There are a number of compiler projects that are currently being worked on. Please contact Jameson Nash for additional details and let us know what specifically interests you about this area of contribution. That way, we can tailor your project to better suit your interests and skillset.
LLVM AliasAnalysis (175-350 hours) The Julia language utilizes LLVM as a backend for code generation, so the quality of code generation is very important for performance. This means that there are plenty of opportunities for those with knowledge of or interest in LLVM to contribute via working on Julia's code generation process. We have recently encountered issues with memcpy information only accepting a single aliasing metadata argument, rather than separate information for the source and destination. There are other similar missing descriptive or optimization steps in the aliasing information we produce or consume by LLVM's passes.
Expected Outcomes: Improve upon the alias information "LLVM level" of Julia codegen.
Skills: C/C++ programming
Parser improvement and replacement (175 hours)
Error messages and infrastructure could use some work to track source locations more precisely. This may be a large project. Contact me and @c42f for more details if this interests you.
See https://github.com/JuliaLang/julia/pull/46372 for the current progress.
Expected Outcomes: Improve upon Julia parser error messages.
Skills: Some familiarity with parsers
Macro hygiene re-implementation, to eliminate incorrect predictions inherent in current approach (350 hours)
This may be a good project for someone that wants to learn lisp/scheme! Our current algorithm runs in multiple passes, which means sometimes we compute the wrong scope for a variable in the earlier pass than when we assign the actual scope to each value. See https://github.com/JuliaLang/julia/labels/macros, and particularly issues such as https://github.com/JuliaLang/julia/issues/20241 and https://github.com/JuliaLang/julia/issues/34164.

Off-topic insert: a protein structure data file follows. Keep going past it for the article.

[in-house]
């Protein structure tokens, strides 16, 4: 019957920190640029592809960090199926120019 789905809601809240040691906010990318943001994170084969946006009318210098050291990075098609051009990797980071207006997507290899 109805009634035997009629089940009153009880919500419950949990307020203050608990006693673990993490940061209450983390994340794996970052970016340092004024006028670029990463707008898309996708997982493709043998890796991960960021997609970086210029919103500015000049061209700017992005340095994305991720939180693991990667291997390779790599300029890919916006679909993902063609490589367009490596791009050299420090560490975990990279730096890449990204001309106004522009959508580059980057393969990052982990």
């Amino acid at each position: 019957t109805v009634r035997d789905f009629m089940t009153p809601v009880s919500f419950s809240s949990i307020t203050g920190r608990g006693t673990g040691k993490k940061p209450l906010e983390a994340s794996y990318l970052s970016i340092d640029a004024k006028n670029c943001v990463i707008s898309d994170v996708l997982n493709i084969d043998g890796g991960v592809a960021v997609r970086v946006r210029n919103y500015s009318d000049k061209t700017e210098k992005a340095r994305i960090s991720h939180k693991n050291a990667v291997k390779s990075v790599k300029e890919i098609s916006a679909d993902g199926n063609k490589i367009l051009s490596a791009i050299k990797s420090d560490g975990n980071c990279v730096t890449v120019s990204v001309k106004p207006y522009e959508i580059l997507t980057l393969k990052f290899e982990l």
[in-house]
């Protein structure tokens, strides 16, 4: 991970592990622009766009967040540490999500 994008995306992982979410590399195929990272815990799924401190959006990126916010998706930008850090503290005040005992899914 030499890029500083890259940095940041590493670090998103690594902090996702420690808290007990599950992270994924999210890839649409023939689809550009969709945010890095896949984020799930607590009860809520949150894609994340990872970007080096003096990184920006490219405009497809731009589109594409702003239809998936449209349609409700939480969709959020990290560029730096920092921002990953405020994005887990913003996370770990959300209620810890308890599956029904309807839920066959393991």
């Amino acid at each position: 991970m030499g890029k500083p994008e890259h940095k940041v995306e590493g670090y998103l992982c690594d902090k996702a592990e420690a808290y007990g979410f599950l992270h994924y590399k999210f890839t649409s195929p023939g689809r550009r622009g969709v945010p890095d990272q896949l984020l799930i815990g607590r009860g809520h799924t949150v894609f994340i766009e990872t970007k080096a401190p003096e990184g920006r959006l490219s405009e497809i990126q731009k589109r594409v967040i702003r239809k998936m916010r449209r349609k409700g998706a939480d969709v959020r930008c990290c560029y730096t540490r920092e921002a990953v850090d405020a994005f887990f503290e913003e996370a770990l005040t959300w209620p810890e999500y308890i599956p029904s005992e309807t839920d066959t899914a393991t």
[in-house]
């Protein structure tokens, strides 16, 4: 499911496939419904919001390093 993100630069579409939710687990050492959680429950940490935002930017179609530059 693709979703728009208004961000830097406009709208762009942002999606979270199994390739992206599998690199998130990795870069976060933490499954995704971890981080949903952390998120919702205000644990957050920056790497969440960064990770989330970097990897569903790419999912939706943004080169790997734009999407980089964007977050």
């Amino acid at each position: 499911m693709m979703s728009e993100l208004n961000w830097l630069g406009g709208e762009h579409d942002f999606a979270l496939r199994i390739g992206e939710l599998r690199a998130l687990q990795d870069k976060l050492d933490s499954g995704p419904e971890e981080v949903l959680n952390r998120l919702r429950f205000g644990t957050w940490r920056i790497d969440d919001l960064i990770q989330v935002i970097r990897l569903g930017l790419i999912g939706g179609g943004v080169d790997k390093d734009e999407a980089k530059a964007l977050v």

Expected Outcomes: Ideally, re-implementation of hygienic macros. Realistically, resolving some or any of the
Skills: Lisp/Scheme/Racket experience desired but not necessarily required.
Better debug information output for variables (175 hours)
We have part of the infrastructure in place for representing DWARF information for our variables, but only from limited places. We could do much better since there are numerous opportunities for improvement!
Expected Outcomes: Ability to see more variable, argument, and object details in gdb Recommended Skills: Most of these projects involve algorithms work, requiring a willingness and interest in seeing how to integrate with a large system.
Mentors: Jameson Nash, Gabriel Baraldi
Code coverage reports very good coverage of all of the Julia Stdlib packages, but it's not complete. Additionally, the coverage tools themselves (–track-coverage and https://github.com/JuliaCI/Coverage.jl) could be further enhanced, such as to give better accuracy of statement coverage, or more precision. A successful project may combine a bit of both building code and finding faults in others' code.
Another related side-project might be to explore adding Type information to the coverage reports?
Recommended Skills: An eye for detail, a thrill for filing code issues, and the skill of breaking things.
Contact: Jameson Nash
A few ideas to get you started, in brief:
Measure and optimize the performance of the
partr algorithm, and add the ability to dynamically scale it by workload size.
Automatic insertion, and subsequent optimization, of GC safe-points/regions, particularly around loops.
Higher performance multi-threaded parallel-safe allocator for whole new pages.
More optimized atomic intrinsics for Julia.
Join the regularly scheduled multithreading call for discussion of any of these at #multithreading BoF calendar invite on the Julia Language Public Events calendar.
Recommended Skills: Varies by project, but generally some multi-threading and C experience is needed
Contact: Jameson Nash
The Nanosoldier.jl project (and related https://github.com/JuliaCI/BaseBenchmarks.jl) tests for performance impacts of some changes. However, there remains many areas that are not covered (such as compile time) while other areas are over-covered (greatly increasing the duration of the test for no benefit) and some tests may not be configured appropriately for statistical power. Furthermore, the current reports are very primitive and can only do a basic pair-wise comparison, while graphs and other interactive tooling would be more valuable. Thus, there would be many great projects for a summer contributor to tackle here!
Expected Outcomes: Improvement of Julia's automated testing/benchmarking framework. Skills: Interest in and/or experience with CI systems. Difficulty: Medium
Contact: Jameson Nash, Tim Besard